Video shows bear take on bird feeder in Alabama — and people can’t get enough of it

·2 min read
Screengrab from Heather Fath Messick's Facebook page

Video shows a bear taking on an Alabama bird feeder — and people can’t get enough of the wild match up.

The curious bear was spotted on its hind legs, not quite able to reach the feeding containers that dangled from the top of a pole on Thursday, Aug. 11, according to a social media post.

“My neighbor built a new birdfeeder that is a lot higher than the last one,” Facebook user Heather Fath Messick wrote. “The bear is trying to bring it down.”

The footage she shared online shows the bear grabbing and shaking the bird feeder’s tall pole before turning its face toward the person behind the camera. Despite the bear’s best efforts, the feeder remained standing at the end of the 25-second video clip, which ended with the animal sitting on the lawn in defeat.

As of Aug. 12, the video from the Mobile-area yard had been viewed more than 200,000 times and racked up hundreds of reactions from amused social media users.

“He said I’m going to figure this thing out lol,” one person commented.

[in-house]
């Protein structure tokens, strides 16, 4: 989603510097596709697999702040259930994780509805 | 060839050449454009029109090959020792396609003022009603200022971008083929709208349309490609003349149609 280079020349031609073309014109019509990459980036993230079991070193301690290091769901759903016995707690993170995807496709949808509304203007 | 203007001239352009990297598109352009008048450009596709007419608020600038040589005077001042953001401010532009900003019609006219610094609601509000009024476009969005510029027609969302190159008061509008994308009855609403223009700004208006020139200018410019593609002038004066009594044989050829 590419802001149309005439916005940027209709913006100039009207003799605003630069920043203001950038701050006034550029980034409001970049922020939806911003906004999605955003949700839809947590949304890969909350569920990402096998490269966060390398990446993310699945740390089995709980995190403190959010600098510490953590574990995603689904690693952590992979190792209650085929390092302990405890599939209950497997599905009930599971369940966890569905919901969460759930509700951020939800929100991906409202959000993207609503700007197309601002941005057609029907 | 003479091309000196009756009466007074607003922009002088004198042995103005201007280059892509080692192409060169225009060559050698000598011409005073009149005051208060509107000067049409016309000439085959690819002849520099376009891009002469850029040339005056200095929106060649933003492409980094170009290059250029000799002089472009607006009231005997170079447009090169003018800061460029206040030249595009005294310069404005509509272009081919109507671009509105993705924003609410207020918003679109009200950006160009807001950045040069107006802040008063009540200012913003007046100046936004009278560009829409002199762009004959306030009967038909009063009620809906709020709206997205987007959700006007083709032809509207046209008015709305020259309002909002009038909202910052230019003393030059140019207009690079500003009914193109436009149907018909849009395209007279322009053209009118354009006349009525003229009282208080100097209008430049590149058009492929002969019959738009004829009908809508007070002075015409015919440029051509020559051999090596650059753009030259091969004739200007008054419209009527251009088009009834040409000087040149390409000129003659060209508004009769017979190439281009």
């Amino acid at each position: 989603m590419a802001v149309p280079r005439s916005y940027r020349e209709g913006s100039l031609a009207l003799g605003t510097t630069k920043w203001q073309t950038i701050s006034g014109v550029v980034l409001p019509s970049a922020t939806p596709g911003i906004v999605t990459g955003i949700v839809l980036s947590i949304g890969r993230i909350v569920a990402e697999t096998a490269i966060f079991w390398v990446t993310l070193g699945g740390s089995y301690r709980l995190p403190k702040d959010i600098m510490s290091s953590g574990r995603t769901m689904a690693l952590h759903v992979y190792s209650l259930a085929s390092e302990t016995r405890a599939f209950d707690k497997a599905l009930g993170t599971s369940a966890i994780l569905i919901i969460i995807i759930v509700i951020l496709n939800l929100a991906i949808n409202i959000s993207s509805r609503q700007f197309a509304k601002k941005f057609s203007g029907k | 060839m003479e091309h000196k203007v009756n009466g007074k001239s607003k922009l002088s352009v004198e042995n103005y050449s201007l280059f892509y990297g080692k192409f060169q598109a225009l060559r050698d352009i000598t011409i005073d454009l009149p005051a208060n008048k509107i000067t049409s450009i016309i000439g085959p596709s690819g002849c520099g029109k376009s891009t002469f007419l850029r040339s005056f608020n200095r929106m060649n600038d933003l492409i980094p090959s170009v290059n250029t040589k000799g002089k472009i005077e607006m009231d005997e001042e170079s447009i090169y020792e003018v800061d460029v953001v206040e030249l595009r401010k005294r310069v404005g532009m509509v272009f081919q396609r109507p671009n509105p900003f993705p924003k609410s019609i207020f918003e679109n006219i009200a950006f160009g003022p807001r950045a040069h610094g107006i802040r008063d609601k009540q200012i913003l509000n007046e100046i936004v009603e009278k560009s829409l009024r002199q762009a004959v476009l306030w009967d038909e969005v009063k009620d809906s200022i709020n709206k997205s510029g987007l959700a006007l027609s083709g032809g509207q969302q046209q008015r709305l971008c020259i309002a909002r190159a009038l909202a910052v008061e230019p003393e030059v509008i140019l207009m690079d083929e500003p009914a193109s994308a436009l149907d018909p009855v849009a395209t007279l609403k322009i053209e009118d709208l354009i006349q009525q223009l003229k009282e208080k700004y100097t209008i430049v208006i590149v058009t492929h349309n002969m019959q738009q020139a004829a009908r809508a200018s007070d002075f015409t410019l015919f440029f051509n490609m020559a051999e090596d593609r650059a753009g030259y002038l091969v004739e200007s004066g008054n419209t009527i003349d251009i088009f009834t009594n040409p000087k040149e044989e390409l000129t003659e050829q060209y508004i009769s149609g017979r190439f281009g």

Others identified with the moment the bear turned toward the camera.

“I love how he looked at you,” another person wrote. “Like a kid asking for help with something just out of reach.”

Messick said the video was taken in Saraland, roughly 10 miles north of Mobile. Her neighborhood is no stranger to bear sightings, according to WKRG and AL.com.

“I have seen this bear a lot of times over the past couple of weeks, especially,” Messick told AL.com. “It can be morning, afternoon, middle of the day. It doesn’t matter.”

To help avoid bear encounters, the Alabama Department of Conservation and Natural Resources urges homeowners to “remove deer and bird feeders at the first sighting of bear activity.” People also are encouraged to never leave grills or pet food outside and to put trash in secure outdoor containers.

Bears can be found throughout of Alabama but usually don’t stick around an area if they can’t find food. If you see a bear, it’s best to leave slowly and try to appear taller, the Alabama Cooperative Extension System said on its website.

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